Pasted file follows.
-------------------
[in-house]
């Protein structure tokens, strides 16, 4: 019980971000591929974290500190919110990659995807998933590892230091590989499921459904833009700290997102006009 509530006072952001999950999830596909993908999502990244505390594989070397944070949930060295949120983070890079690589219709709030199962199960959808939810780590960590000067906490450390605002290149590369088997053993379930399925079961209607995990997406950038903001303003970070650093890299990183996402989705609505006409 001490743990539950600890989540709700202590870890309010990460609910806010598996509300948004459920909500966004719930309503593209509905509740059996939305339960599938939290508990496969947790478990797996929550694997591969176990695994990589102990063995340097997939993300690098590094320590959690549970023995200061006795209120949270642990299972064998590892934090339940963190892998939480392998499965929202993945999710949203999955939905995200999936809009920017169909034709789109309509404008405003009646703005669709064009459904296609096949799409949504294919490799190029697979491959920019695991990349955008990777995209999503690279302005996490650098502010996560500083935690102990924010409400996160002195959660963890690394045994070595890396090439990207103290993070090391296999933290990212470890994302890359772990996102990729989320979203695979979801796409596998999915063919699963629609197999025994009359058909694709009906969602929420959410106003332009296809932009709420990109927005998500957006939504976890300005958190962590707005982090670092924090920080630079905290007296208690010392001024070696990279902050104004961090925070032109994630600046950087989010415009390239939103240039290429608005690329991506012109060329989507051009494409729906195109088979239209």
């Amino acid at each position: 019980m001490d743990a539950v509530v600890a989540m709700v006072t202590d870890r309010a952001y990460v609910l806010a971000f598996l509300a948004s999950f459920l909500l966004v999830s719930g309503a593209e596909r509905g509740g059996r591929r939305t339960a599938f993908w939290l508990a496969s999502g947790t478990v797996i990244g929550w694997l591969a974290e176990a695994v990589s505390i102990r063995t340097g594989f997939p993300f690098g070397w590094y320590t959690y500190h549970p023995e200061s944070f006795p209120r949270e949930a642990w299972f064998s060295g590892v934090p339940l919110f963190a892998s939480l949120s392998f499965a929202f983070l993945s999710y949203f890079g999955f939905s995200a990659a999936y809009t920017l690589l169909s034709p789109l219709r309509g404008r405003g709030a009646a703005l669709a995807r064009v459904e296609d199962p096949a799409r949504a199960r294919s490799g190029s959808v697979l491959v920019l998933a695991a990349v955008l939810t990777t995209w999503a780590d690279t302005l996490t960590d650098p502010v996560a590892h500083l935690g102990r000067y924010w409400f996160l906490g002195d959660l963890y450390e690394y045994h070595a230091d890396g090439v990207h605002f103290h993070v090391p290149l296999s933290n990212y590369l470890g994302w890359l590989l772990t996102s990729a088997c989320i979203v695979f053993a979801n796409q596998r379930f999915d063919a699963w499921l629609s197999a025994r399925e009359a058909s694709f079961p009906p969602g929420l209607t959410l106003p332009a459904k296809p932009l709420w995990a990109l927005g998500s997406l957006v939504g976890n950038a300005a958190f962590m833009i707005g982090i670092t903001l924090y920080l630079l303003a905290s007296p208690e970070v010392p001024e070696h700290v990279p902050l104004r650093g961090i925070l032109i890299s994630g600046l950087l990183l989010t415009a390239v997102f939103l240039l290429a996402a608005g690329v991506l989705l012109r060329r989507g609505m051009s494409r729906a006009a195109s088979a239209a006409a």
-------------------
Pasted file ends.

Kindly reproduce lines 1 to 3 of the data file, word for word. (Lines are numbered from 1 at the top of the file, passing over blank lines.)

[in-house]
């Protein structure tokens, strides 16, 4: 019980971000591929974290500190919110990659995807998933590892230091590989499921459904833009700290997102006009 509530006072952001999950999830596909993908999502990244505390594989070397944070949930060295949120983070890079690589219709709030199962199960959808939810780590960590000067906490450390605002290149590369088997053993379930399925079961209607995990997406950038903001303003970070650093890299990183996402989705609505006409 001490743990539950600890989540709700202590870890309010990460609910806010598996509300948004459920909500966004719930309503593209509905509740059996939305339960599938939290508990496969947790478990797996929550694997591969176990695994990589102990063995340097997939993300690098590094320590959690549970023995200061006795209120949270642990299972064998590892934090339940963190892998939480392998499965929202993945999710949203999955939905995200999936809009920017169909034709789109309509404008405003009646703005669709064009459904296609096949799409949504294919490799190029697979491959920019695991990349955008990777995209999503690279302005996490650098502010996560500083935690102990924010409400996160002195959660963890690394045994070595890396090439990207103290993070090391296999933290990212470890994302890359772990996102990729989320979203695979979801796409596998999915063919699963629609197999025994009359058909694709009906969602929420959410106003332009296809932009709420990109927005998500957006939504976890300005958190962590707005982090670092924090920080630079905290007296208690010392001024070696990279902050104004961090925070032109994630600046950087989010415009390239939103240039290429608005690329991506012109060329989507051009494409729906195109088979239209």
């Amino acid at each position: 019980m001490d743990a539950v509530v600890a989540m709700v006072t202590d870890r309010a952001y990460v609910l806010a971000f598996l509300a948004s999950f459920l909500l966004v999830s719930g309503a593209e596909r509905g509740g059996r591929r939305t339960a599938f993908w939290l508990a496969s999502g947790t478990v797996i990244g929550w694997l591969a974290e176990a695994v990589s505390i102990r063995t340097g594989f997939p993300f690098g070397w590094y320590t959690y500190h549970p023995e200061s944070f006795p209120r949270e949930a642990w299972f064998s060295g590892v934090p339940l919110f963190a892998s939480l949120s392998f499965a929202f983070l993945s999710y949203f890079g999955f939905s995200a990659a999936y809009t920017l690589l169909s034709p789109l219709r309509g404008r405003g709030a009646a703005l669709a995807r064009v459904e296609d199962p096949a799409r949504a199960r294919s490799g190029s959808v697979l491959v920019l998933a695991a990349v955008l939810t990777t995209w999503a780590d690279t302005l996490t960590d650098p502010v996560a590892h500083l935690g102990r000067y924010w409400f996160l906490g002195d959660l963890y450390e690394y045994h070595a230091d890396g090439v990207h605002f103290h993070v090391p290149l296999s933290n990212y590369l470890g994302w890359l590989l772990t996102s990729a088997c989320i979203v695979f053993a979801n796409q596998r379930f999915d063919a699963w499921l629609s197999a025994r399925e009359a058909s694709f079961p009906p969602g929420l209607t959410l106003p332009a459904k296809p932009l709420w995990a990109l927005g998500s997406l957006v939504g976890n950038a300005a958190f962590m833009i707005g982090i670092t903001l924090y920080l630079l303003a905290s007296p208690e970070v010392p001024e070696h700290v990279p902050l104004r650093g961090i925070l032109i890299s994630g600046l950087l990183l989010t415009a390239v997102f939103l240039l290429a996402a608005g690329v991506l989705l012109r060329r989507g609505m051009s494409r729906a006009a195109s088979a239209a006409a």